The COP26 climate change conference held by the UN is finally at a close. World leaders and representatives descended on Glasgow for two weeks to hash out plans to save the planet from calamity, all in the midst of an ongoing public health crisis. The intersection of these two crises is remarkable—not least because how Americans have responded to the COVID-19 pandemic may be illustrative of how the country will react to an even greater threat. And for psychologists and other experts of human behavior, we should be terrified.
In a time of crisis, people tend to come together. It frequently happens after natural disasters like hurricanes and earthquakes, and during times of national strife like WWII and the months after 9/11. Regardless of their differences, people typically try to do what they can to help others when they’re facing dire circumstances.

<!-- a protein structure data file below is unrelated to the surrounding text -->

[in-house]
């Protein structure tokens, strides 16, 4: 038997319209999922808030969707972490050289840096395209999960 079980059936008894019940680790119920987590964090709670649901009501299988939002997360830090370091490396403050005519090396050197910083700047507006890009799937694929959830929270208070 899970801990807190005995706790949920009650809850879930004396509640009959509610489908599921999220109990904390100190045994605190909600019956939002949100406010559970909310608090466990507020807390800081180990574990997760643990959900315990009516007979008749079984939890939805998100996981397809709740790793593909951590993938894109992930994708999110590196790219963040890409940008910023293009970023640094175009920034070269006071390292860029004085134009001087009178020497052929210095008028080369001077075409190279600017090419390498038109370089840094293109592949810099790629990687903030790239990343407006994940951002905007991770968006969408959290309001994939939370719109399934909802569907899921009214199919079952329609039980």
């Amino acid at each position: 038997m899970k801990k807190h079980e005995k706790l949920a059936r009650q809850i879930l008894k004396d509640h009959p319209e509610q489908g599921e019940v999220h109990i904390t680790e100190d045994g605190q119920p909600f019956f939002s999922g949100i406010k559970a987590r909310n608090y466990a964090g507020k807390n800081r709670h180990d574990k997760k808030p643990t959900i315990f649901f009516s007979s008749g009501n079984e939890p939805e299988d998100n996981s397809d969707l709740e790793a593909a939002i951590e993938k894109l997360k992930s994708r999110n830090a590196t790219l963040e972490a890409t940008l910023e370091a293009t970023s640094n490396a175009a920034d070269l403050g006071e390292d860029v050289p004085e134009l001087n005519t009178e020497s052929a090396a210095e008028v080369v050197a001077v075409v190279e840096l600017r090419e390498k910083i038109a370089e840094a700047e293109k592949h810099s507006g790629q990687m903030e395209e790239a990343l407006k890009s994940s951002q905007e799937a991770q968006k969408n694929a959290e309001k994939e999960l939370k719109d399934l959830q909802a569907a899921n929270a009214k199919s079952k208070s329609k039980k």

Peter Coleman, a psychologist at Columbia University, told The Daily Beast that we may be learning that national crises are no longer sufficient to overcome polarization in America. He said the political climate has become very “reactionary and tribal.”
“I think we’re in an ‘us vs. them’ place, and I think it could get worse,” Coleman said.